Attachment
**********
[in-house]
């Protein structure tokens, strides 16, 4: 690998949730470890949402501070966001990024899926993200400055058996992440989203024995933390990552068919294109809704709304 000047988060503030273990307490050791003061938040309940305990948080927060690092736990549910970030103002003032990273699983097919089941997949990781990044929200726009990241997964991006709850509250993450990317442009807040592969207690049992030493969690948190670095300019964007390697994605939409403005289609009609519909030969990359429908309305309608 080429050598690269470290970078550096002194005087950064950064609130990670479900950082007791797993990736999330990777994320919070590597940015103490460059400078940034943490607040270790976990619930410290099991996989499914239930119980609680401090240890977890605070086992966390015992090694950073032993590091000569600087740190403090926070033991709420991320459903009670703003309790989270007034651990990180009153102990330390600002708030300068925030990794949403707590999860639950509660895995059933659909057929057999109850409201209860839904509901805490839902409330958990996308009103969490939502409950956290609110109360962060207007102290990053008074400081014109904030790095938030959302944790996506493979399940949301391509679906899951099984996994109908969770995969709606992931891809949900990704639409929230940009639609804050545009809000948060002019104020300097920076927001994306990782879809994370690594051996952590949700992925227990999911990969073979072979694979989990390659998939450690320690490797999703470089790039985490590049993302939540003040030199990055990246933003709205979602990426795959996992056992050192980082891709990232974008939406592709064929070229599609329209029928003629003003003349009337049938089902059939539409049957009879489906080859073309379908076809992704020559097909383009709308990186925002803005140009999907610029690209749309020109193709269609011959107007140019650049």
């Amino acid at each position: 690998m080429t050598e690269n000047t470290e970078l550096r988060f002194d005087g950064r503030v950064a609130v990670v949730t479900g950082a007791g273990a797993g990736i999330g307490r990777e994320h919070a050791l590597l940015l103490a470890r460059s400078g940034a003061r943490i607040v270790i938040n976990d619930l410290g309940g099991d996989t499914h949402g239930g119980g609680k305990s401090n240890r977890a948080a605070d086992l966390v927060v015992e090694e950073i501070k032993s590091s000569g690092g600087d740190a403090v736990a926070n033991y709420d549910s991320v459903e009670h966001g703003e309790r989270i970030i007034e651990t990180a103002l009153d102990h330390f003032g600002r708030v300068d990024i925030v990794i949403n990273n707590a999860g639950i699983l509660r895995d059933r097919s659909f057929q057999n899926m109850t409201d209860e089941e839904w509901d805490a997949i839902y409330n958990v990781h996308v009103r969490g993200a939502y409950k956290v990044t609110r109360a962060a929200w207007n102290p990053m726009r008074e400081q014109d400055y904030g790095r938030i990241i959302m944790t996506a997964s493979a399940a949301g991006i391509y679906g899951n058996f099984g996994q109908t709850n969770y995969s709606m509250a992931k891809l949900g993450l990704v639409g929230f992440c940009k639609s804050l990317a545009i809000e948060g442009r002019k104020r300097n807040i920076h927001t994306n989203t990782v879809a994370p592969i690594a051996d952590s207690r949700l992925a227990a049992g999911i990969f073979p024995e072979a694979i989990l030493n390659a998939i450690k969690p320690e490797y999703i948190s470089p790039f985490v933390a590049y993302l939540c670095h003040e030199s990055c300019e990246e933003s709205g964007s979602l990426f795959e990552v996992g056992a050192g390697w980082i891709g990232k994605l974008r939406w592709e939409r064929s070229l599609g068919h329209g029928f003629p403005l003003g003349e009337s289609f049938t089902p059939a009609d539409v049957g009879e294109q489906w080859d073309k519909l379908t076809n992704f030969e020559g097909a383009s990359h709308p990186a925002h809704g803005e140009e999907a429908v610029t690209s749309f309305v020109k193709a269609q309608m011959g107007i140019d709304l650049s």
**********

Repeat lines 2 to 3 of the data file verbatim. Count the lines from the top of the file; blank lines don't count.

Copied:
């Protein structure tokens, strides 16, 4: 690998949730470890949402501070966001990024899926993200400055058996992440989203024995933390990552068919294109809704709304 000047988060503030273990307490050791003061938040309940305990948080927060690092736990549910970030103002003032990273699983097919089941997949990781990044929200726009990241997964991006709850509250993450990317442009807040592969207690049992030493969690948190670095300019964007390697994605939409403005289609009609519909030969990359429908309305309608 080429050598690269470290970078550096002194005087950064950064609130990670479900950082007791797993990736999330990777994320919070590597940015103490460059400078940034943490607040270790976990619930410290099991996989499914239930119980609680401090240890977890605070086992966390015992090694950073032993590091000569600087740190403090926070033991709420991320459903009670703003309790989270007034651990990180009153102990330390600002708030300068925030990794949403707590999860639950509660895995059933659909057929057999109850409201209860839904509901805490839902409330958990996308009103969490939502409950956290609110109360962060207007102290990053008074400081014109904030790095938030959302944790996506493979399940949301391509679906899951099984996994109908969770995969709606992931891809949900990704639409929230940009639609804050545009809000948060002019104020300097920076927001994306990782879809994370690594051996952590949700992925227990999911990969073979072979694979989990390659998939450690320690490797999703470089790039985490590049993302939540003040030199990055990246933003709205979602990426795959996992056992050192980082891709990232974008939406592709064929070229599609329209029928003629003003003349009337049938089902059939539409049957009879489906080859073309379908076809992704020559097909383009709308990186925002803005140009999907610029690209749309020109193709269609011959107007140019650049």
């Amino acid at each position: 690998m080429t050598e690269n000047t470290e970078l550096r988060f002194d005087g950064r503030v950064a609130v990670v949730t479900g950082a007791g273990a797993g990736i999330g307490r990777e994320h919070a050791l590597l940015l103490a470890r460059s400078g940034a003061r943490i607040v270790i938040n976990d619930l410290g309940g099991d996989t499914h949402g239930g119980g609680k305990s401090n240890r977890a948080a605070d086992l966390v927060v015992e090694e950073i501070k032993s590091s000569g690092g600087d740190a403090v736990a926070n033991y709420d549910s991320v459903e009670h966001g703003e309790r989270i970030i007034e651990t990180a103002l009153d102990h330390f003032g600002r708030v300068d990024i925030v990794i949403n990273n707590a999860g639950i699983l509660r895995d059933r097919s659909f057929q057999n899926m109850t409201d209860e089941e839904w509901d805490a997949i839902y409330n958990v990781h996308v009103r969490g993200a939502y409950k956290v990044t609110r109360a962060a929200w207007n102290p990053m726009r008074e400081q014109d400055y904030g790095r938030i990241i959302m944790t996506a997964s493979a399940a949301g991006i391509y679906g899951n058996f099984g996994q109908t709850n969770y995969s709606m509250a992931k891809l949900g993450l990704v639409g929230f992440c940009k639609s804050l990317a545009i809000e948060g442009r002019k104020r300097n807040i920076h927001t994306n989203t990782v879809a994370p592969i690594a051996d952590s207690r949700l992925a227990a049992g999911i990969f073979p024995e072979a694979i989990l030493n390659a998939i450690k969690p320690e490797y999703i948190s470089p790039f985490v933390a590049y993302l939540c670095h003040e030199s990055c300019e990246e933003s709205g964007s979602l990426f795959e990552v996992g056992a050192g390697w980082i891709g990232k994605l974008r939406w592709e939409r064929s070229l599609g068919h329209g029928f003629p403005l003003g003349e009337s289609f049938t089902p059939a009609d539409v049957g009879e294109q489906w080859d073309k519909l379908t076809n992704f030969e020559g097909a383009s990359h709308p990186a925002h809704g803005e140009e999907a429908v610029t690209s749309f309305v020109k193709a269609q309608m011959g107007i140019d709304l650049s």